A settlement announced Tuesday between the U.S. Fish and Wildlife Service and several environmental groups that had filed a lawsuit over the agency’s stalled recovery plan for the Mexican gray wolf could help restart efforts to boost the endangered animal’s numbers in New Mexico and Arizona.
Under the deal, the Fish and Wildlife Service is required to develop a new wolf management plan before the year’s end.
Michael Robinson of the Center for Biological Diversity said in a statement Tuesday that the new plan “should trigger new releases of captive-bred wolves into the wild and establish new Mexican wolf populations.
“After four decades of delay, a scientific road map for recovery of the Mexican gray wolf will finally be a reality,” he added.
The settlement comes just a week after the federal agency announced it would move forward with wolf releases in New Mexico this summer, despite the state’s objections, and the state threatened to sue if the releases move forward.
The Mexican gray wolf was listed as endangered in 1976, but Western states, including New Mexico, have recently stalled efforts to reintroduce and protect the animal, citing the lack of a current management strategy. According to federal data, there were just 97 Mexican gray wolves in New Mexico and Arizona by the end of 2015, down from 110 in 2014.
In November 2014, a group of environmental advocates filed a lawsuit against the Fish and Wildlife Service to compel the agency to act on the long-awaited recovery plan based on current science.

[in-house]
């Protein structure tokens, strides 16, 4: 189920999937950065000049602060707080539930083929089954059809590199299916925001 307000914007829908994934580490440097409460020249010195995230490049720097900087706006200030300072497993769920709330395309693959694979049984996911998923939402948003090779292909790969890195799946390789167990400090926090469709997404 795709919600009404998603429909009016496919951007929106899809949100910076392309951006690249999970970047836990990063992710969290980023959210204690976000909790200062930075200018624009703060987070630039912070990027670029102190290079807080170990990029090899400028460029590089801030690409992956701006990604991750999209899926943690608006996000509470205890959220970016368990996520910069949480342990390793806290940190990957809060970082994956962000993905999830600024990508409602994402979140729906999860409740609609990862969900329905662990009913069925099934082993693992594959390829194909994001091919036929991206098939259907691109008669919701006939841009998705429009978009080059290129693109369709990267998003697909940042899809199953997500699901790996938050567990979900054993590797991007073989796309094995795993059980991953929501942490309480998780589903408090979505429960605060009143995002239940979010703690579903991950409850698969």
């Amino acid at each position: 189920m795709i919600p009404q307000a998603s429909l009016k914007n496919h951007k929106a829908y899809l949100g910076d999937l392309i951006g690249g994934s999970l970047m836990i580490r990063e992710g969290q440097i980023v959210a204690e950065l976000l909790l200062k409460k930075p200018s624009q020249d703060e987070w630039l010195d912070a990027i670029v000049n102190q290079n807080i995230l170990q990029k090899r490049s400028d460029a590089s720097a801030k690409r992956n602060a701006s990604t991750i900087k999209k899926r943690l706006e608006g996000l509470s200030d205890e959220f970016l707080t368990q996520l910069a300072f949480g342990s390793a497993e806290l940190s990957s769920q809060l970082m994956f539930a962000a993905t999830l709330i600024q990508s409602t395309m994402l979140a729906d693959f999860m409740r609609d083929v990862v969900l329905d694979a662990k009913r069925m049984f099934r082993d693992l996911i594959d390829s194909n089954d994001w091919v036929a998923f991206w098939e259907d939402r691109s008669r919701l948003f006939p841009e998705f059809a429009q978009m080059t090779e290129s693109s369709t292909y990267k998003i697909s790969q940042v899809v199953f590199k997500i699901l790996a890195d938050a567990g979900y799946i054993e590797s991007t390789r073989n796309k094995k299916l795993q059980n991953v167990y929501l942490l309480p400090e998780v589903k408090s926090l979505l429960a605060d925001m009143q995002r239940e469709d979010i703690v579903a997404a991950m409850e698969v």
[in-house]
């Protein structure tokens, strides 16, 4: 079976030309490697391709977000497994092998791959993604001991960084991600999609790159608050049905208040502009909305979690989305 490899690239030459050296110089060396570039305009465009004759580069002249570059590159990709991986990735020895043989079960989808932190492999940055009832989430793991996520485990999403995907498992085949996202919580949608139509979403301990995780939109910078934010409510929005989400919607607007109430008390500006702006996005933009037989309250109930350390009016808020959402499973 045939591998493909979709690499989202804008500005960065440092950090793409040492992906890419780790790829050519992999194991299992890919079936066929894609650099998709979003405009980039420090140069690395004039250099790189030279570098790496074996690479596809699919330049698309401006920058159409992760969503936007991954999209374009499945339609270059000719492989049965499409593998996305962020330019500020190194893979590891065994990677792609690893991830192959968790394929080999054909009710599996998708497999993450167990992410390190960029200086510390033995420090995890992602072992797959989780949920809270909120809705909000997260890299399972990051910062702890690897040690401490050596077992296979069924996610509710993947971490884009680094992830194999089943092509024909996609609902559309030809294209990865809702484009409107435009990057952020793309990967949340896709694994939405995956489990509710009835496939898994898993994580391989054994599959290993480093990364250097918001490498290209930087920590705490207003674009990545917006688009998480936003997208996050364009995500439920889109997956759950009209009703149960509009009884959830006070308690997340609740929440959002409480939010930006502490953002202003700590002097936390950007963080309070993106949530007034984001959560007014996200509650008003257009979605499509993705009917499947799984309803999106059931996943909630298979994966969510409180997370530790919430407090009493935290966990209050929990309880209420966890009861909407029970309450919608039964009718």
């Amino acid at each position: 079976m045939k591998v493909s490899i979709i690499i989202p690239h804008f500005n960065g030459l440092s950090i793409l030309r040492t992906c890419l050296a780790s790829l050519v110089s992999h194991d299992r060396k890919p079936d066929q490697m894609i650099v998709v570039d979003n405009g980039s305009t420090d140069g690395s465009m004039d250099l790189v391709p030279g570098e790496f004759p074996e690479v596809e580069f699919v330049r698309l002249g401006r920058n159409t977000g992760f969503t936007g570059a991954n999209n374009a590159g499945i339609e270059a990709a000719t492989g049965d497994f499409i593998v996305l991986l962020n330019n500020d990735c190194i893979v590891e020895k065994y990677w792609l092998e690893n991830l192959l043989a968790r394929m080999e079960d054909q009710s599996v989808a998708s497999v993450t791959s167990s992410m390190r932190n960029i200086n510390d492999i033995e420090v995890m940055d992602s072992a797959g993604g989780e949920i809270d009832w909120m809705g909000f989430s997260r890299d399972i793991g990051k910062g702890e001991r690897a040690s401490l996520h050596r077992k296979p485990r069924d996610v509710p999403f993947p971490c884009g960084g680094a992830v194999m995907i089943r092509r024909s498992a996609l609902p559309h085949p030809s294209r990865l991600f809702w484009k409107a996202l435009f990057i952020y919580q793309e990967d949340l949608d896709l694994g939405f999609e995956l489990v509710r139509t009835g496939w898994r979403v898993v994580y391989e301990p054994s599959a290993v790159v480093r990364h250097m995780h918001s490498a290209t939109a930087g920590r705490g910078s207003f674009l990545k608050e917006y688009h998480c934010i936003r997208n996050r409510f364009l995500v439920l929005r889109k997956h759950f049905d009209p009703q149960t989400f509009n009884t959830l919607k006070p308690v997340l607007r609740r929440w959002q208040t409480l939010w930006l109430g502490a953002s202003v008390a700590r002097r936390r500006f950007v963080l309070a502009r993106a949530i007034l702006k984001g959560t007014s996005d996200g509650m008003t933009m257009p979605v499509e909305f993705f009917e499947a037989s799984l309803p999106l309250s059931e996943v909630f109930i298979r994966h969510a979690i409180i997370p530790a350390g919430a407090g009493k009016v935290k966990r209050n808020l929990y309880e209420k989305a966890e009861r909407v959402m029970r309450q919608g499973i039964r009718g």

Defenders of Wildlife, the Center for Biological Diversity, the Endangered Wolf Center, David Parsons and the Wolf Conservation Center were represented by the environmental law group Earthjustice in the suit against the federal agency and Interior Department Secretary Sally Jewell, who oversees it. The state of Arizona filed a similar suit seeking a wolf management plan, and the states of Colorado and Utah, along with the New Mexico Department of Game and Fish, intervened in the case.
The settlement says the agency must release a new recovery plan for the Mexican gray wolf by Nov. 30, 2017. It also requires the agency to pay $56,467 in legal fees to the environmental groups.
In the ongoing debate over the federal agency’s plans to release Mexican gray wolves in New Mexico, the state has cited the lack of current science and the need for a new federal management strategy. It has twice denied the agency a permit for wolf releases.
New Mexico Game and Fish Department Director Alexa Sandoval told The New Mexican in January that releasing the wolves without a management plan would be like “driving with blinders on.”
But Fish and Wildlife has said it doesn’t need state approval to move forward with the wolf recovery plan. On April 18, it announced it would release wolves in New Mexico and Arizona this summer.
New Mexico responded with a notice of its intent to sue the federal government over the planned releases.
Contact Rebecca Moss at 505-986-3011 or firstname.lastname@example.org.